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**Lubrication & Journal bearings
**

(7 - 8 Lectures)

TOPICS

1. Definitions and Objectives 2. Types of Lubrication 3. Dynamic Viscosity 4. Bearing Characteristic Number 5. Stable & Unstable Lubrication 6. Hydrodynamic Lubrication 7. Design Considerations 8. Heat Balance-Self-Contained Bearings 9. Clearance 10. Pressure-Fed Bearings 11. Loads and Materials 12 Boundary lubrication 13. Types of Journal Bearings

Announcements

• • HWK 3 Due Wed. 15/11 Quiz 3 on Monday 13/11 Ch 14

**Definitions and objectives
**

• The role of a bearing is to provide relative positioning and rotational freedom while transmitting a load between a shaft and a housing. There are two general types of bearings:

• Rolling-contact bearings (anti-friction bearings, rolling bearings). In the rolling-contact bearings the load is transmitted by rolling rather than by sliding. Journal Bearings (plain bearings, bushings, sleeve bearings). In journal bearings, the load is transmitted by sliding and the problem of this class of bearings is essentially a lubrication

•

•

problem.

Definitions and objectives

• Journal Bearings:

–

cylindrical or semicylindrical bushing made of a suitable material. The Journal is the part of shaft or gear in bearing

• Among applications:

1. High speed, high temperature, high varying loads:

• • • Automotive engines: connecting rod, crankshaft,…Metal alloys Turbo machinery: Metal alloys Nylon, Teflon, rubber

2. Light loads, low speeds with little or no lubrication:

**Types of Lubrication 1. Hydrostatic
**

Low speed, light load

4. Elastohydrodynamic

For rolling contact (gears, rolling bearings)

6. Solid Film

Extreme Temperatures (Graphite or Molybdenum disulfide))

Types of Lubrication

• Hydrodynamic Lubrication (HDL)

(a) Full, thick Fluid film lubrication - surfaces separated by bulk lubricant film; Film conditions required for lubrication.

**2. Boundary (Thin Film)Lubrication
**

(b) partial lubrication (mixed) - both bulk lubricant and boundary film play a role; (c) boundary lubrication - performance depends essentially on boundary film

Viscosity

Shear Stress

F du τ = =µ A dy

µ is absolute or dynamic viscosity

c=

(lbf.s/in2 or reyn. In ips system and Pa.s in SI system) du/dy is the rate of shear or velocity gradient If rate of shear is constant: du/dy = U/h With h= c (clearance)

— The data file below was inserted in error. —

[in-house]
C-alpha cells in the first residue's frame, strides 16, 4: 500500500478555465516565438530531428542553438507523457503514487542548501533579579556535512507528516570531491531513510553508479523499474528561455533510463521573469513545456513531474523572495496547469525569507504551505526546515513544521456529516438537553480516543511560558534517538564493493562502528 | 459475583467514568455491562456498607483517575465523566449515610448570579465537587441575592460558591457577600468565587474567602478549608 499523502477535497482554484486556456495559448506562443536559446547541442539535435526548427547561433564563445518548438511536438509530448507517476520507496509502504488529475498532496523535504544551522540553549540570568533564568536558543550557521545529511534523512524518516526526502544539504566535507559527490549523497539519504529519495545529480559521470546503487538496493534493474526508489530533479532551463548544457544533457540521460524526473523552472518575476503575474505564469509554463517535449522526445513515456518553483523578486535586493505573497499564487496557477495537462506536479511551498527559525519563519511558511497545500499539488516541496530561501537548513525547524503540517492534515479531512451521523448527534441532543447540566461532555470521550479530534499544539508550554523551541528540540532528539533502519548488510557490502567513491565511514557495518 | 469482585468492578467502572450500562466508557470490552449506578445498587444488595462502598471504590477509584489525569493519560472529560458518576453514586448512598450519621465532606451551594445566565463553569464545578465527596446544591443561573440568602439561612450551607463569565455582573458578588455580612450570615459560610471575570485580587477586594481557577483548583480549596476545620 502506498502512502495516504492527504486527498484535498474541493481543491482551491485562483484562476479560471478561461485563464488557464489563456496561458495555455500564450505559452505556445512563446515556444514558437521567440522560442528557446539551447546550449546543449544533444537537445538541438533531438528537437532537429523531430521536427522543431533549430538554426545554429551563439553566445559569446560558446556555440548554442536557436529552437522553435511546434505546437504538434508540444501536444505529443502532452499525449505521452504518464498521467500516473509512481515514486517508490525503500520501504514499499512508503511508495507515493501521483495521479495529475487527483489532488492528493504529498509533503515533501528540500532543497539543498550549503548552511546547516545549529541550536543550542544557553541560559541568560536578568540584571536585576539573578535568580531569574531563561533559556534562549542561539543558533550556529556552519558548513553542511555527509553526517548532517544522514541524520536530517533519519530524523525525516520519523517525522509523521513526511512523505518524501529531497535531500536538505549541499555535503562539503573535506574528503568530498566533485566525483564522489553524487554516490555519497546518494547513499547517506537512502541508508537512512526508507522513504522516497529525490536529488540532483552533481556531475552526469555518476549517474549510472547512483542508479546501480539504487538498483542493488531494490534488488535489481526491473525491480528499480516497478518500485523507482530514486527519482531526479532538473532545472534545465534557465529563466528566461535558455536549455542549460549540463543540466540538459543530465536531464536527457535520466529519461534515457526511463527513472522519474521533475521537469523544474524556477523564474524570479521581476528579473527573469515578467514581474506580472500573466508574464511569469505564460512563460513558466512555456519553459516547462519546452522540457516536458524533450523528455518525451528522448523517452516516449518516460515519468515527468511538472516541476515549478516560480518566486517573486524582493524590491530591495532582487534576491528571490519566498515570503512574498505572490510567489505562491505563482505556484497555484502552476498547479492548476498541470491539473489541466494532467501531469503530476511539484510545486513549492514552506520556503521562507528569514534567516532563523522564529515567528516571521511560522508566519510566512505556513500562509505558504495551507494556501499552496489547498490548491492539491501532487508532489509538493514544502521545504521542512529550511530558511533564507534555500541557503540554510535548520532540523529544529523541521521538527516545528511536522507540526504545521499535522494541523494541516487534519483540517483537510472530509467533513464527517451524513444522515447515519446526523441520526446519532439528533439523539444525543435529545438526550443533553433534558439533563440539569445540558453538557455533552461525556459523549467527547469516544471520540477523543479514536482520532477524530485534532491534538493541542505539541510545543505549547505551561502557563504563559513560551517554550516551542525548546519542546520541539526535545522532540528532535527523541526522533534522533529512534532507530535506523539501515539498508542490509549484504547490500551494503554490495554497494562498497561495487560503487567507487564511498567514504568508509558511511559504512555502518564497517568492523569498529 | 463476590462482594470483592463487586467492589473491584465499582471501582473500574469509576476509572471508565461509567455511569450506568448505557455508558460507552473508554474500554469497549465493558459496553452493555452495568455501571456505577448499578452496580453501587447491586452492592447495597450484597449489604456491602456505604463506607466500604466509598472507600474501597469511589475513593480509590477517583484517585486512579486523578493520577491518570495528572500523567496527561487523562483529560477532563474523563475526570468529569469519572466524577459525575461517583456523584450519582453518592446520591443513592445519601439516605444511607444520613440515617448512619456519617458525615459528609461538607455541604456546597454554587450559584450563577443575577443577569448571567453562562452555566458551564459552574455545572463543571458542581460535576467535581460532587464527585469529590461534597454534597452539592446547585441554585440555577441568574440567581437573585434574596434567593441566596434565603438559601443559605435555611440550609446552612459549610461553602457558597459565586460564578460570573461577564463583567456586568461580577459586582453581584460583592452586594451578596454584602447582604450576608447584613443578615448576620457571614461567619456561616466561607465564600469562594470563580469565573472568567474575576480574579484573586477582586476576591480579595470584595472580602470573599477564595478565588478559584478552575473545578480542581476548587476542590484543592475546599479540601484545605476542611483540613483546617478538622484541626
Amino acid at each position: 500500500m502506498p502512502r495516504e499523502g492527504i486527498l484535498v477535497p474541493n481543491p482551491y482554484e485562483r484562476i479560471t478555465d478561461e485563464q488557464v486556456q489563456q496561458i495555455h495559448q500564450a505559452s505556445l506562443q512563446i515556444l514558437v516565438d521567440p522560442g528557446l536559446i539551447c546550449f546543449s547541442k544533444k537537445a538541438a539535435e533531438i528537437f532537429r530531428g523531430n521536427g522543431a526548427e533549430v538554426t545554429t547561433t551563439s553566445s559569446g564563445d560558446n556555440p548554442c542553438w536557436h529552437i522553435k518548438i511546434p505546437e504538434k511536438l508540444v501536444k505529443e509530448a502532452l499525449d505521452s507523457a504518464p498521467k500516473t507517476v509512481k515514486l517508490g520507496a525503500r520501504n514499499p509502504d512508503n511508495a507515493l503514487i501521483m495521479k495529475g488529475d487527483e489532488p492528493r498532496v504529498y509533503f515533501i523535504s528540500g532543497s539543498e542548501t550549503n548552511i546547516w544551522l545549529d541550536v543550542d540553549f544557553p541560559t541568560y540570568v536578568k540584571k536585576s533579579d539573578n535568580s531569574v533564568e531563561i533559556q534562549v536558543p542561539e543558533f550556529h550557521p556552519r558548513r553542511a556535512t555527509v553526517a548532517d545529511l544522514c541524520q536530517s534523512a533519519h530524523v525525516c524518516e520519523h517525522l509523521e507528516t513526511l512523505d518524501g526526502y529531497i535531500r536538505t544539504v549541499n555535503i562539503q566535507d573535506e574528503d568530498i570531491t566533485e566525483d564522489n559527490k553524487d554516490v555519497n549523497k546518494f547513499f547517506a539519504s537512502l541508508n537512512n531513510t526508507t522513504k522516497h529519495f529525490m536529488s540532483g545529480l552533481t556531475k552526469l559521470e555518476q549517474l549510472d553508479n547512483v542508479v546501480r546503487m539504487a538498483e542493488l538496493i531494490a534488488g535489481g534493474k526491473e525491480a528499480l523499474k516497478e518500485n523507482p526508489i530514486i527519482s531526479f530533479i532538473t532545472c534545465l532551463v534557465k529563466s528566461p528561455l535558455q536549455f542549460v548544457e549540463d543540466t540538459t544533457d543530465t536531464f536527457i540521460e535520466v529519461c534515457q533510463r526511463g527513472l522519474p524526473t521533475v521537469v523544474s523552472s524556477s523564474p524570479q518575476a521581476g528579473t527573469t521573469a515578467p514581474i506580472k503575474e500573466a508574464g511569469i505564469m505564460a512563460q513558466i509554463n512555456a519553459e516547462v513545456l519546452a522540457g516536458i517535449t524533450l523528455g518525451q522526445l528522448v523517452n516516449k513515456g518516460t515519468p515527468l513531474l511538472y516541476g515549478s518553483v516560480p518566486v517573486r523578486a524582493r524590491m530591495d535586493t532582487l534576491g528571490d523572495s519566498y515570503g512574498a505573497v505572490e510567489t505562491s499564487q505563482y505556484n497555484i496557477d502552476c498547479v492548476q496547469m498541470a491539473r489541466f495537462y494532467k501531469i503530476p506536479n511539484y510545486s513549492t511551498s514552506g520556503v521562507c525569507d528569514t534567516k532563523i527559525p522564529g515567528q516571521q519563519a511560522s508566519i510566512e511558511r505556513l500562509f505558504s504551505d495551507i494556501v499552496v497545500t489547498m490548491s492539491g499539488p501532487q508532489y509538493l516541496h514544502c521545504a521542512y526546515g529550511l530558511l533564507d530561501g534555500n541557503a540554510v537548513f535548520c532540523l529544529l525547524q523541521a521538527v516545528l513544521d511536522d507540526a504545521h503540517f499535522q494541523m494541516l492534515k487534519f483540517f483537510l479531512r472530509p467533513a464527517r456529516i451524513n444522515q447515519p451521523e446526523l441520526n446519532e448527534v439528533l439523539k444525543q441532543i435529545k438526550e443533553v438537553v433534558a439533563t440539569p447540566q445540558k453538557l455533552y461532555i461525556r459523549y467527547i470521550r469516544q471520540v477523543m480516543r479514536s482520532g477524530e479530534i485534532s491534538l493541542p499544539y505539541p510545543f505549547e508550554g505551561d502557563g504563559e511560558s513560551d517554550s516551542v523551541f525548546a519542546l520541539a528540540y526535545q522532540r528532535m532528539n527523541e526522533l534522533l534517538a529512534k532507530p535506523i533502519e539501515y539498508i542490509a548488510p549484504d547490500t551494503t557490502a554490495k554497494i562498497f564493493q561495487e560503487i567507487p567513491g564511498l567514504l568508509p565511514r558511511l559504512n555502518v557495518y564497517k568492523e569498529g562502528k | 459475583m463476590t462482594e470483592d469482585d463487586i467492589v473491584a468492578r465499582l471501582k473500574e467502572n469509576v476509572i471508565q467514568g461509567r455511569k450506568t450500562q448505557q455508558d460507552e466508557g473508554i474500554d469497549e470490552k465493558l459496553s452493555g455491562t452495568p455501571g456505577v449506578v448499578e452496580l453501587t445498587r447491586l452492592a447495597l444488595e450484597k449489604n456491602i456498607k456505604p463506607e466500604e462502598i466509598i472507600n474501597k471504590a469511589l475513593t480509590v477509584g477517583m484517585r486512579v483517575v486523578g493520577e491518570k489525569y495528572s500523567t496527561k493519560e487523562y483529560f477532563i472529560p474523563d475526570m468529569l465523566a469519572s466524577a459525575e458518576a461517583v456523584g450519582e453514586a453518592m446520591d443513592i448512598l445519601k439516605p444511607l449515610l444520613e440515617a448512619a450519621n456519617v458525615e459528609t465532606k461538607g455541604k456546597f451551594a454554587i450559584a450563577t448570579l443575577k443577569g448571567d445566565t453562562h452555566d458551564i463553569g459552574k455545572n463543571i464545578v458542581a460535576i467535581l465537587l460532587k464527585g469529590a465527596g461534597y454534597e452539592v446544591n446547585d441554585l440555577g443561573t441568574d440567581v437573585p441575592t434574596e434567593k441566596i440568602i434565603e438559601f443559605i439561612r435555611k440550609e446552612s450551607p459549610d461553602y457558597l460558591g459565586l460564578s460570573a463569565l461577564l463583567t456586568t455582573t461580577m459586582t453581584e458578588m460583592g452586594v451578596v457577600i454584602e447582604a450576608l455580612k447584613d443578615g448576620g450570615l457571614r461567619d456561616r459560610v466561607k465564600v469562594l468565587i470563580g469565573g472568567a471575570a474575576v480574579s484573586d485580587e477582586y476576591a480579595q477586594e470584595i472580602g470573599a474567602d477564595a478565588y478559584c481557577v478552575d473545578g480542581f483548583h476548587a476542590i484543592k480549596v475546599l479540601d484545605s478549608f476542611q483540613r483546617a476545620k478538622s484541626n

Fig. 12.1

F U τ = =µ A h

U =µ c

Viscosity v.s. temperature

In general, Viscosity decreases with temperature increase. The increase in temperature comes from friction

Petroff’s Law

Petroff used a concentric shaft to define a group of dimensionless parameters That allow the prediction of an acceptable coefficient of friction.

U τ= µ c

2π rN =µ c A = 2π rl

Shear torque in lubricant

Ts = (τA) r ;

Friction torque

**4π 2 µ r 3lN Ts = 2π (τ ) r 2 l = c W T f = fWr = f (2 r lP )r ; P= 2rl 2 µN r T f = Ts ⇒ f = 2π P c
**

µN S = P r 2 c

r/c = clearance ratio Bearing Characteristic Number (Sommerfeld Number)

f r = 2π 2S c

**Stable and unstable lubrication
**

The McKee Brothers Plot

b c (a) Full, thick Fluid film lubrication - surfaces separated by bulk lubricant film; Film conditions required for lubrication. (b) partial lubrication (mixed) both bulk lubricant and boundary film play a role; (c) boundary lubrication performance depends essentially on boundary film • Boundary lubrication should be expected for slow speeds: U<10 ft/min (0.05 m/s)

a

1’ 2’

f = 0.001-0.005 Similar to precision BB

0.08-0.14 For steel on Bronze

2

1

**Hydrodynamic Lubrication (HDL)
**

• For lubricated bearing the minimum film thickness h0 occurs to the left of load line because the shaft is pushed by the pressure build up on the right. The shaft is playing the role of a pump.

**Hydrodynamic Lubrication (HDL) Nomenclature
**

Fig. 12.6

• •

e: eccentricity h0 minimum film thickness

∀ ε = e/c = eccentricity ratio • ß bearing angular length

**Hydrodynamic Lubrication (HDL)-Theory B. Tower
**

• Tower investigated bathtype lubrication in 157° partial bearing. He was able to determine the pressure distribution in oil film in axial and radial directions. • Reynolds used Tower’s findings to propose a relationship between friction, pressure and velocity. His work is given under mathematical form in the following.